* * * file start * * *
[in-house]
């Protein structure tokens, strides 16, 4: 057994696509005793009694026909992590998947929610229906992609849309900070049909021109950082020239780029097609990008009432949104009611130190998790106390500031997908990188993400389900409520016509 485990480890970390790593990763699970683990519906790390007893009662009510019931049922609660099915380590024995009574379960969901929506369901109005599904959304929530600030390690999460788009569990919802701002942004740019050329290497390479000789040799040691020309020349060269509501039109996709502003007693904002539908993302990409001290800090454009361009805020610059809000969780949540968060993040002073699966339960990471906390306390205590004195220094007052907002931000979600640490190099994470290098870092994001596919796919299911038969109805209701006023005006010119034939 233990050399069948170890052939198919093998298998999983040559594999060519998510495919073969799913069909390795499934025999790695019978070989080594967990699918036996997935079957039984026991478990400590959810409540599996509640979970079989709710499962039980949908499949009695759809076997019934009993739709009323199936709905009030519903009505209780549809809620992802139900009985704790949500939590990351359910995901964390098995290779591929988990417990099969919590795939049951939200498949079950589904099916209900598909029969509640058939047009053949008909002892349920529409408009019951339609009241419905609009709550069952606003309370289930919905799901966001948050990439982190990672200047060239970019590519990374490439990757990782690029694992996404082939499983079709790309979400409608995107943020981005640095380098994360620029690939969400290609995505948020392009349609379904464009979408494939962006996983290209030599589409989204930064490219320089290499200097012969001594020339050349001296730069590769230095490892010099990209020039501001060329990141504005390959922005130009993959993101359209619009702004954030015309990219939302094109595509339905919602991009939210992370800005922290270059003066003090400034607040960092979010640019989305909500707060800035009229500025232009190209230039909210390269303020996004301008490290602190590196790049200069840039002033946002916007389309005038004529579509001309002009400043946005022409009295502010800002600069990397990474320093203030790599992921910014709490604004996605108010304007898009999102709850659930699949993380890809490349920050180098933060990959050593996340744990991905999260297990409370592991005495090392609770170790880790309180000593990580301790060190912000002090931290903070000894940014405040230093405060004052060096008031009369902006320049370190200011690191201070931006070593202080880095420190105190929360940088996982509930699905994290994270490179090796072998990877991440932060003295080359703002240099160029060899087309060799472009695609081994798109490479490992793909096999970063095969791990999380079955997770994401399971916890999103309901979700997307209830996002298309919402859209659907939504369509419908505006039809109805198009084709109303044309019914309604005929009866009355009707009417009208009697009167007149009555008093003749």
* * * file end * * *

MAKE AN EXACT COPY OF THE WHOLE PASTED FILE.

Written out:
[in-house]
């Protein structure tokens, strides 16, 4: 057994696509005793009694026909992590998947929610229906992609849309900070049909021109950082020239780029097609990008009432949104009611130190998790106390500031997908990188993400389900409520016509 485990480890970390790593990763699970683990519906790390007893009662009510019931049922609660099915380590024995009574379960969901929506369901109005599904959304929530600030390690999460788009569990919802701002942004740019050329290497390479000789040799040691020309020349060269509501039109996709502003007693904002539908993302990409001290800090454009361009805020610059809000969780949540968060993040002073699966339960990471906390306390205590004195220094007052907002931000979600640490190099994470290098870092994001596919796919299911038969109805209701006023005006010119034939 233990050399069948170890052939198919093998298998999983040559594999060519998510495919073969799913069909390795499934025999790695019978070989080594967990699918036996997935079957039984026991478990400590959810409540599996509640979970079989709710499962039980949908499949009695759809076997019934009993739709009323199936709905009030519903009505209780549809809620992802139900009985704790949500939590990351359910995901964390098995290779591929988990417990099969919590795939049951939200498949079950589904099916209900598909029969509640058939047009053949008909002892349920529409408009019951339609009241419905609009709550069952606003309370289930919905799901966001948050990439982190990672200047060239970019590519990374490439990757990782690029694992996404082939499983079709790309979400409608995107943020981005640095380098994360620029690939969400290609995505948020392009349609379904464009979408494939962006996983290209030599589409989204930064490219320089290499200097012969001594020339050349001296730069590769230095490892010099990209020039501001060329990141504005390959922005130009993959993101359209619009702004954030015309990219939302094109595509339905919602991009939210992370800005922290270059003066003090400034607040960092979010640019989305909500707060800035009229500025232009190209230039909210390269303020996004301008490290602190590196790049200069840039002033946002916007389309005038004529579509001309002009400043946005022409009295502010800002600069990397990474320093203030790599992921910014709490604004996605108010304007898009999102709850659930699949993380890809490349920050180098933060990959050593996340744990991905999260297990409370592991005495090392609770170790880790309180000593990580301790060190912000002090931290903070000894940014405040230093405060004052060096008031009369902006320049370190200011690191201070931006070593202080880095420190105190929360940088996982509930699905994290994270490179090796072998990877991440932060003295080359703002240099160029060899087309060799472009695609081994798109490479490992793909096999970063095969791990999380079955997770994401399971916890999103309901979700997307209830996002298309919402859209659907939504369509419908505006039809109805198009084709109303044309019914309604005929009866009355009707009417009208009697009167007149009555008093003749």